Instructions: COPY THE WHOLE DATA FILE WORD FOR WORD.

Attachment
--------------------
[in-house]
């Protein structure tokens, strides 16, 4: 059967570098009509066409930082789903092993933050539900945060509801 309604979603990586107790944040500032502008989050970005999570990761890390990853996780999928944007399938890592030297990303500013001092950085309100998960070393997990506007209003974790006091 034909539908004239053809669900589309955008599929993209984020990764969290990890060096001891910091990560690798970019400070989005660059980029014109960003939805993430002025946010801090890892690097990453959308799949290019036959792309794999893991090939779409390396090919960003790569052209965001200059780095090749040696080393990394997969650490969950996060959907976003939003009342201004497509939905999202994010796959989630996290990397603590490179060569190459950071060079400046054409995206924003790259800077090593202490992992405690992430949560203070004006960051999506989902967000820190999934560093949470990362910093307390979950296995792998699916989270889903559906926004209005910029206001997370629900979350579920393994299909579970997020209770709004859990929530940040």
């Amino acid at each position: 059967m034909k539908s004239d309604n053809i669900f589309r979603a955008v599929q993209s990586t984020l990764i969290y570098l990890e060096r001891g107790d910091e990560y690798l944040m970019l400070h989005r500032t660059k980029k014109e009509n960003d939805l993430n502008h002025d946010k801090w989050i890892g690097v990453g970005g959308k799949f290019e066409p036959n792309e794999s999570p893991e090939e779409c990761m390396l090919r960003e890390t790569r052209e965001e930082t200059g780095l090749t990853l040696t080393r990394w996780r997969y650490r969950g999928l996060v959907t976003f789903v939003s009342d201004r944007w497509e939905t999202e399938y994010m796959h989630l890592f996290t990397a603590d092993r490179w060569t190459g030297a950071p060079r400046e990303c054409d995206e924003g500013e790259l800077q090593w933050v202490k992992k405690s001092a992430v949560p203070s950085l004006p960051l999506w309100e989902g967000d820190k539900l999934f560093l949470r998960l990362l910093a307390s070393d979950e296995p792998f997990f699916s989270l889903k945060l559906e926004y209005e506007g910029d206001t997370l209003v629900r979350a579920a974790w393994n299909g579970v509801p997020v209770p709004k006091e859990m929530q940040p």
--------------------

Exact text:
[in-house]
């Protein structure tokens, strides 16, 4: 059967570098009509066409930082789903092993933050539900945060509801 309604979603990586107790944040500032502008989050970005999570990761890390990853996780999928944007399938890592030297990303500013001092950085309100998960070393997990506007209003974790006091 034909539908004239053809669900589309955008599929993209984020990764969290990890060096001891910091990560690798970019400070989005660059980029014109960003939805993430002025946010801090890892690097990453959308799949290019036959792309794999893991090939779409390396090919960003790569052209965001200059780095090749040696080393990394997969650490969950996060959907976003939003009342201004497509939905999202994010796959989630996290990397603590490179060569190459950071060079400046054409995206924003790259800077090593202490992992405690992430949560203070004006960051999506989902967000820190999934560093949470990362910093307390979950296995792998699916989270889903559906926004209005910029206001997370629900979350579920393994299909579970997020209770709004859990929530940040």
């Amino acid at each position: 059967m034909k539908s004239d309604n053809i669900f589309r979603a955008v599929q993209s990586t984020l990764i969290y570098l990890e060096r001891g107790d910091e990560y690798l944040m970019l400070h989005r500032t660059k980029k014109e009509n960003d939805l993430n502008h002025d946010k801090w989050i890892g690097v990453g970005g959308k799949f290019e066409p036959n792309e794999s999570p893991e090939e779409c990761m390396l090919r960003e890390t790569r052209e965001e930082t200059g780095l090749t990853l040696t080393r990394w996780r997969y650490r969950g999928l996060v959907t976003f789903v939003s009342d201004r944007w497509e939905t999202e399938y994010m796959h989630l890592f996290t990397a603590d092993r490179w060569t190459g030297a950071p060079r400046e990303c054409d995206e924003g500013e790259l800077q090593w933050v202490k992992k405690s001092a992430v949560p203070s950085l004006p960051l999506w309100e989902g967000d820190k539900l999934f560093l949470r998960l990362l910093a307390s070393d979950e296995p792998f997990f699916s989270l889903k945060l559906e926004y209005e506007g910029d206001t997370l209003v629900r979350a579920a974790w393994n299909g579970v509801p997020v209770p709004k006091e859990m929530q940040p």